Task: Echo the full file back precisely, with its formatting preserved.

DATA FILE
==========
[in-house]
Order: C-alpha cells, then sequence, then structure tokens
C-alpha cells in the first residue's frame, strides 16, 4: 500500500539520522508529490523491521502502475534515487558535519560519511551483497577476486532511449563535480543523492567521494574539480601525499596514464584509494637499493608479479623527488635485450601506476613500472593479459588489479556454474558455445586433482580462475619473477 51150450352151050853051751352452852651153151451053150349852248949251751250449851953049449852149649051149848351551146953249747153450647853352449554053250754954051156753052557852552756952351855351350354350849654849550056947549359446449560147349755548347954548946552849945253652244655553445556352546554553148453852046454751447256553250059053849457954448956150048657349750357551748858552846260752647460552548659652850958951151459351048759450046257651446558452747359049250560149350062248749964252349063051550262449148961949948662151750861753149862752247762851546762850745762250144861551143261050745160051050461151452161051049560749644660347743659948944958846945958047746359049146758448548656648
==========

[in-house]
Order: C-alpha cells, then sequence, then structure tokens
C-alpha cells in the first residue's frame, strides 16, 4: 500500500539520522508529490523491521502502475534515487558535519560519511551483497577476486532511449563535480543523492567521494574539480601525499596514464584509494637499493608479479623527488635485450601506476613500472593479459588489479556454474558455445586433482580462475619473477 51150450352151050853051751352452852651153151451053150349852248949251751250449851953049449852149649051149848351551146953249747153450647853352449554053250754954051156753052557852552756952351855351350354350849654849550056947549359446449560147349755548347954548946552849945253652244655553445556352546554553148453852046454751447256553250059053849457954448956150048657349750357551748858552846260752647460552548659652850958951151459351048759450046257651446558452747359049250560149350062248749964252349063051550262449148961949948662151750861753149862752247762851546762850745762250144861551143261050745160051050461151452161051049560749644660347743659948944958846945958047746359049146758448548656648